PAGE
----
Getting a proper wheelchair is so important for enhancing your function, maintaining comfort and improving your independence. It is a big decision…so you want to be well-informed throughout the entire process.

(Although written for the spinal cord injured patient, the material is still very applicable to those who have LGMD).

The Mobility Map was created to empower the consumer because it guides and educates them through the entire service delivery process of seating and wheeled mobility–so that you can take charge in choosing the best equipment to meet your personal needs.

Guidelines for LGMD Diagnosis and Care:

The American Academy of Neurology (AAN) published recommendations for the care of people with limb-girdle muscular dystrophy and related disorders.

  • Summary of Evidence-based Guideline for CLINICIANS
  • AAN Practice Guidelines
  • Mobile Apps are also available “Muscle Disease Guidelines“:  The American Academy of Neurology (AAN), representing more than 28,000 neurologists and neuroscientists worldwide, is the trusted name in evidence-based guidelines for diseases of the brain and central nervous system.   The AAN Muscle Disease Guidelines app includes “Diagnosis and Treatment of Limb-Girdle and Distal Dystrophies,” published in the AAN’s leading scientific journal Neurology®.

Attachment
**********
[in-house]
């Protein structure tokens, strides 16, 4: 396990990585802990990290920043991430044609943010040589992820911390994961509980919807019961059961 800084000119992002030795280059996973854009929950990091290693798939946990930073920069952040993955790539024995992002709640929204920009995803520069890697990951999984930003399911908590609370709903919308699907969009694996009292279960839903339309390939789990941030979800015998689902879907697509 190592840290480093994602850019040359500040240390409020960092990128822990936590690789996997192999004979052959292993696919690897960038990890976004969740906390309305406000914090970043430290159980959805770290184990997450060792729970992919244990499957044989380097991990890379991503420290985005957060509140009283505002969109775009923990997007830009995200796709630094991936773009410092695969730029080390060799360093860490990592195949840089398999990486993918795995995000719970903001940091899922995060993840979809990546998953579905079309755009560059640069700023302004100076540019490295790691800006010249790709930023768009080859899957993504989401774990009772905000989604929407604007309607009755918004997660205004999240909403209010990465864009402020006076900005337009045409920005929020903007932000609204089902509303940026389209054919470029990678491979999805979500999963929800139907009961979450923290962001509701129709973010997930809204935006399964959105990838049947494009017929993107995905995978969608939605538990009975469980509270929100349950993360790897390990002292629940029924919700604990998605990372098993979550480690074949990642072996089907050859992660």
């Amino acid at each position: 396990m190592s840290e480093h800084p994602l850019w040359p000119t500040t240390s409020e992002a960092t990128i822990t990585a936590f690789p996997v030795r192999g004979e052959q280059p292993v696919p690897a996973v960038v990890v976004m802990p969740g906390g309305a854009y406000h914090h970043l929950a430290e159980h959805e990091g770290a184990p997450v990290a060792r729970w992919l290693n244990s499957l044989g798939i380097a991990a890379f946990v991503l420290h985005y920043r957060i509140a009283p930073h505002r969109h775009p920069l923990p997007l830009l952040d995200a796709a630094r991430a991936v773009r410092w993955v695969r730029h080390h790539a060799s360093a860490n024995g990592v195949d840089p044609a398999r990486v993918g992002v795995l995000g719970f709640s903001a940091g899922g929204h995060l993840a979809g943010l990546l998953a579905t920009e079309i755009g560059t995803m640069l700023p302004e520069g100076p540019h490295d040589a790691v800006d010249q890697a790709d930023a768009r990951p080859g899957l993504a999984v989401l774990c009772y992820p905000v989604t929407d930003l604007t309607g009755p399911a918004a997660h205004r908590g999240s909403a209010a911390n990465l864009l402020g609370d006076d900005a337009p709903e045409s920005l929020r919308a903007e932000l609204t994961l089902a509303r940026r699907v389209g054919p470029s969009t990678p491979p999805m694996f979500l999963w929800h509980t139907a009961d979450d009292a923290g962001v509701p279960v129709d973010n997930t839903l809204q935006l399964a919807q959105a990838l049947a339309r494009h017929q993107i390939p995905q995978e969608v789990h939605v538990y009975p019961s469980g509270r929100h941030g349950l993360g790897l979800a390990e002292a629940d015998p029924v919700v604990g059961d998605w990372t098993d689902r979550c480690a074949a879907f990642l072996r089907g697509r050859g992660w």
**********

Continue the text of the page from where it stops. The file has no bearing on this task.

• Features
      – Clinical Practice Guideline for Physicians
      – Summary of Guideline for Clinicians
      – Summary of Guideline for Patients
      – Find Local Neurologists tool with interactive map
  • Download the AAN Muscular Disease Guidelines “app” for iOS through the iTunes Store or for Android through the Google Play Store.

 Applying for Social Security Benefits:

Individuals with  Muscular Dystrophy (MD), often face daily challenges in performing essential tasks, including activities in your personal life as well as job functions. If your MD prevents you from earning a living through gainful employment, then you can potentially qualify for disability benefits from the Social Security Administration (SSA).

For those who qualify, the SSA’s disability programs provide a source of steady, consistent income. This means you can count on receiving monthly benefits to cover your everyday living expenses and help you meet your ongoing healthcare needs.

For more details, please see our guide: Social Security Guide for MD

Resources for disease-specific medical information:

Websites: